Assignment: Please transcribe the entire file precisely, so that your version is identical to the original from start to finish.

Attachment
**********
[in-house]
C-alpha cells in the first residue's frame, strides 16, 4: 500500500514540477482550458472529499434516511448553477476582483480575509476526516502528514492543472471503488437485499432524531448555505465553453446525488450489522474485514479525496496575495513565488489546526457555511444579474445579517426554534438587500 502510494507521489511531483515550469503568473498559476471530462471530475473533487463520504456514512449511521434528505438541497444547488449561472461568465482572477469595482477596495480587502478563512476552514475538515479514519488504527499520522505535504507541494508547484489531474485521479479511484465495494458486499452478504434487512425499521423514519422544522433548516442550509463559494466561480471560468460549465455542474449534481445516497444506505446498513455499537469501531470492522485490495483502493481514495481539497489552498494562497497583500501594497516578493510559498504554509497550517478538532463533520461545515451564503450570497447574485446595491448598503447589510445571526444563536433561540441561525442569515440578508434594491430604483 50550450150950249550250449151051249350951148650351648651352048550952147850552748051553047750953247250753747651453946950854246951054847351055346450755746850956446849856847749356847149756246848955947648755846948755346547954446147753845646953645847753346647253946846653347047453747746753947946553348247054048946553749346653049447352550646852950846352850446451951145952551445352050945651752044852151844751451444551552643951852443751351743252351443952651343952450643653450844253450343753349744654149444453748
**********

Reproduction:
[in-house]
C-alpha cells in the first residue's frame, strides 16, 4: 500500500514540477482550458472529499434516511448553477476582483480575509476526516502528514492543472471503488437485499432524531448555505465553453446525488450489522474485514479525496496575495513565488489546526457555511444579474445579517426554534438587500 502510494507521489511531483515550469503568473498559476471530462471530475473533487463520504456514512449511521434528505438541497444547488449561472461568465482572477469595482477596495480587502478563512476552514475538515479514519488504527499520522505535504507541494508547484489531474485521479479511484465495494458486499452478504434487512425499521423514519422544522433548516442550509463559494466561480471560468460549465455542474449534481445516497444506505446498513455499537469501531470492522485490495483502493481514495481539497489552498494562497497583500501594497516578493510559498504554509497550517478538532463533520461545515451564503450570497447574485446595491448598503447589510445571526444563536433561540441561525442569515440578508434594491430604483 50550450150950249550250449151051249350951148650351648651352048550952147850552748051553047750953247250753747651453946950854246951054847351055346450755746850956446849856847749356847149756246848955947648755846948755346547954446147753845646953645847753346647253946846653347047453747746753947946553348247054048946553749346653049447352550646852950846352850446451951145952551445352050945651752044852151844751451444551552643951852443751351743252351443952651343952450643653450844253450343753349744654149444453748